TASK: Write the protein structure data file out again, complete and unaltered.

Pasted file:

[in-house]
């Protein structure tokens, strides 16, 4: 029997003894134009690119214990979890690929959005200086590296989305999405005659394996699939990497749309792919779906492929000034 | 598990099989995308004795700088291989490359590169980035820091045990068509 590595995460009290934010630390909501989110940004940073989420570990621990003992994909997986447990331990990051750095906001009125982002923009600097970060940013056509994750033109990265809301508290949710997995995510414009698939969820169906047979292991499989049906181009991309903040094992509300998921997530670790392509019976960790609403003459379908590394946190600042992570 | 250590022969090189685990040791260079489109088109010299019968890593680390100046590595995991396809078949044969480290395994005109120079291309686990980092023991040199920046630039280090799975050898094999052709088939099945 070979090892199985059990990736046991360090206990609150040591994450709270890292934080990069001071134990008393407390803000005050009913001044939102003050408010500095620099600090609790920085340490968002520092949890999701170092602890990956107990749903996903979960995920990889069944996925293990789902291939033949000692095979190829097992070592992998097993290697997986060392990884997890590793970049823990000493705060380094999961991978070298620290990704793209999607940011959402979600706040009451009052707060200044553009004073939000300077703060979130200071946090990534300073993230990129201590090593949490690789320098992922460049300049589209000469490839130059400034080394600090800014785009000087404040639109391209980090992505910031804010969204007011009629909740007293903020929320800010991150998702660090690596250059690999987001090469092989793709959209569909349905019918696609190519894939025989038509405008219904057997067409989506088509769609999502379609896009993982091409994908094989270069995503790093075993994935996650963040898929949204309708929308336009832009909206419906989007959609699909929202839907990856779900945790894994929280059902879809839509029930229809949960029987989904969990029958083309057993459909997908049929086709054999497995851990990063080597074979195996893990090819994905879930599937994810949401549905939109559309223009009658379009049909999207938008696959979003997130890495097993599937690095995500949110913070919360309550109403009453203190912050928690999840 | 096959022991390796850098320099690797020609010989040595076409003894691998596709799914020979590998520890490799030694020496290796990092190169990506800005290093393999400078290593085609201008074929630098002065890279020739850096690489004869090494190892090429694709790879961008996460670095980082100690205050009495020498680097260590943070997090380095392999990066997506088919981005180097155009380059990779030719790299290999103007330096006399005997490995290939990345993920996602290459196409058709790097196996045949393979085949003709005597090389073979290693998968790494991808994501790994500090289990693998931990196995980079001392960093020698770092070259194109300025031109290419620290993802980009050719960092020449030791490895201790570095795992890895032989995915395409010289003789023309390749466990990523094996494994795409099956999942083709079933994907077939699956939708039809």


[in-house]
């Protein structure tokens, strides 16, 4: 029997003894134009690119214990979890690929959005200086590296989305999405005659394996699939990497749309792919779906492929000034 | 598990099989995308004795700088291989490359590169980035820091045990068509 590595995460009290934010630390909501989110940004940073989420570990621990003992994909997986447990331990990051750095906001009125982002923009600097970060940013056509994750033109990265809301508290949710997995995510414009698939969820169906047979292991499989049906181009991309903040094992509300998921997530670790392509019976960790609403003459379908590394946190600042992570 | 250590022969090189685990040791260079489109088109010299019968890593680390100046590595995991396809078949044969480290395994005109120079291309686990980092023991040199920046630039280090799975050898094999052709088939099945 070979090892199985059990990736046991360090206990609150040591994450709270890292934080990069001071134990008393407390803000005050009913001044939102003050408010500095620099600090609790920085340490968002520092949890999701170092602890990956107990749903996903979960995920990889069944996925293990789902291939033949000692095979190829097992070592992998097993290697997986060392990884997890590793970049823990000493705060380094999961991978070298620290990704793209999607940011959402979600706040009451009052707060200044553009004073939000300077703060979130200071946090990534300073993230990129201590090593949490690789320098992922460049300049589209000469490839130059400034080394600090800014785009000087404040639109391209980090992505910031804010969204007011009629909740007293903020929320800010991150998702660090690596250059690999987001090469092989793709959209569909349905019918696609190519894939025989038509405008219904057997067409989506088509769609999502379609896009993982091409994908094989270069995503790093075993994935996650963040898929949204309708929308336009832009909206419906989007959609699909929202839907990856779900945790894994929280059902879809839509029930229809949960029987989904969990029958083309057993459909997908049929086709054999497995851990990063080597074979195996893990090819994905879930599937994810949401549905939109559309223009009658379009049909999207938008696959979003997130890495097993599937690095995500949110913070919360309550109403009453203190912050928690999840 | 096959022991390796850098320099690797020609010989040595076409003894691998596709799914020979590998520890490799030694020496290796990092190169990506800005290093393999400078290593085609201008074929630098002065890279020739850096690489004869090494190892090429694709790879961008996460670095980082100690205050009495020498680097260590943070997090380095392999990066997506088919981005180097155009380059990779030719790299290999103007330096006399005997490995290939990345993920996602290459196409058709790097196996045949393979085949003709005597090389073979290693998968790494991808994501790994500090289990693998931990196995980079001392960093020698770092070259194109300025031109290419620290993802980009050719960092020449030791490895201790570095795992890895032989995915395409010289003789023309390749466990990523094996494994795409099956999942083709079933994907077939699956939708039809």